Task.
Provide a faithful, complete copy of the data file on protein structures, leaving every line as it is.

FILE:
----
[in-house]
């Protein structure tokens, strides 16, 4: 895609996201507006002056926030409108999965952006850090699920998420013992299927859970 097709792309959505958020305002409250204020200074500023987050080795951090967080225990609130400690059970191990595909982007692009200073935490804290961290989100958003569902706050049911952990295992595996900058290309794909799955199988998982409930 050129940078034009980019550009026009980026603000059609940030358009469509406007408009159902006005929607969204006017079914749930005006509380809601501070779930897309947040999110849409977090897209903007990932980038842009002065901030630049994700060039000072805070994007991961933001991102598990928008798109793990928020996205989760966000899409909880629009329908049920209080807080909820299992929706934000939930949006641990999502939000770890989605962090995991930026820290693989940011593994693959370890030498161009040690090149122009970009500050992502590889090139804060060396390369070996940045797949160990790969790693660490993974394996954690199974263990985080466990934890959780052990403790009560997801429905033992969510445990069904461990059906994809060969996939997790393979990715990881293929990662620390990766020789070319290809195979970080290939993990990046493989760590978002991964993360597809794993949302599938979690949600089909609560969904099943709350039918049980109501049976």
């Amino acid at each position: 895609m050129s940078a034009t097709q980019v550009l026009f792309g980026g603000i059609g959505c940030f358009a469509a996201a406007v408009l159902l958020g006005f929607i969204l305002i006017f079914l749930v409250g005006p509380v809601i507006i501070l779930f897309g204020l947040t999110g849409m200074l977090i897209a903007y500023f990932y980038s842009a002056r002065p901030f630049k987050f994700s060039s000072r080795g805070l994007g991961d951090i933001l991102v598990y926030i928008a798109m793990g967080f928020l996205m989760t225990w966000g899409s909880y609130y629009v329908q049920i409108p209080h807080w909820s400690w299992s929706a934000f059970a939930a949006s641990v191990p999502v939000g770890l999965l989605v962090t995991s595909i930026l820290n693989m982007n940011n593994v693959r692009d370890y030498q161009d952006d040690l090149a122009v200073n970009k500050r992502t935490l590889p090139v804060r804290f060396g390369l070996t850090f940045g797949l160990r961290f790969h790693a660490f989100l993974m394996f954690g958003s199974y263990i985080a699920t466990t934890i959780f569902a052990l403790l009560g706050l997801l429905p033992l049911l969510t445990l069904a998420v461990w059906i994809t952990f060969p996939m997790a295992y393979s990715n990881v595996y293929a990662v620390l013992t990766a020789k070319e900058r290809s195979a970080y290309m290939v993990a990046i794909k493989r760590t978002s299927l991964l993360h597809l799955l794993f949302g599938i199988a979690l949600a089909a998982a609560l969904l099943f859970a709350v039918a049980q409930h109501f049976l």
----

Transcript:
[in-house]
């Protein structure tokens, strides 16, 4: 895609996201507006002056926030409108999965952006850090699920998420013992299927859970 097709792309959505958020305002409250204020200074500023987050080795951090967080225990609130400690059970191990595909982007692009200073935490804290961290989100958003569902706050049911952990295992595996900058290309794909799955199988998982409930 050129940078034009980019550009026009980026603000059609940030358009469509406007408009159902006005929607969204006017079914749930005006509380809601501070779930897309947040999110849409977090897209903007990932980038842009002065901030630049994700060039000072805070994007991961933001991102598990928008798109793990928020996205989760966000899409909880629009329908049920209080807080909820299992929706934000939930949006641990999502939000770890989605962090995991930026820290693989940011593994693959370890030498161009040690090149122009970009500050992502590889090139804060060396390369070996940045797949160990790969790693660490993974394996954690199974263990985080466990934890959780052990403790009560997801429905033992969510445990069904461990059906994809060969996939997790393979990715990881293929990662620390990766020789070319290809195979970080290939993990990046493989760590978002991964993360597809794993949302599938979690949600089909609560969904099943709350039918049980109501049976």
């Amino acid at each position: 895609m050129s940078a034009t097709q980019v550009l026009f792309g980026g603000i059609g959505c940030f358009a469509a996201a406007v408009l159902l958020g006005f929607i969204l305002i006017f079914l749930v409250g005006p509380v809601i507006i501070l779930f897309g204020l947040t999110g849409m200074l977090i897209a903007y500023f990932y980038s842009a002056r002065p901030f630049k987050f994700s060039s000072r080795g805070l994007g991961d951090i933001l991102v598990y926030i928008a798109m793990g967080f928020l996205m989760t225990w966000g899409s909880y609130y629009v329908q049920i409108p209080h807080w909820s400690w299992s929706a934000f059970a939930a949006s641990v191990p999502v939000g770890l999965l989605v962090t995991s595909i930026l820290n693989m982007n940011n593994v693959r692009d370890y030498q161009d952006d040690l090149a122009v200073n970009k500050r992502t935490l590889p090139v804060r804290f060396g390369l070996t850090f940045g797949l160990r961290f790969h790693a660490f989100l993974m394996f954690g958003s199974y263990i985080a699920t466990t934890i959780f569902a052990l403790l009560g706050l997801l429905p033992l049911l969510t445990l069904a998420v461990w059906i994809t952990f060969p996939m997790a295992y393979s990715n990881v595996y293929a990662v620390l013992t990766a020789k070319e900058r290809s195979a970080y290309m290939v993990a990046i794909k493989r760590t978002s299927l991964l993360h597809l799955l794993f949302g599938i199988a979690l949600a089909a998982a609560l969904l099943f859970a709350v039918a049980q409930h109501f049976l």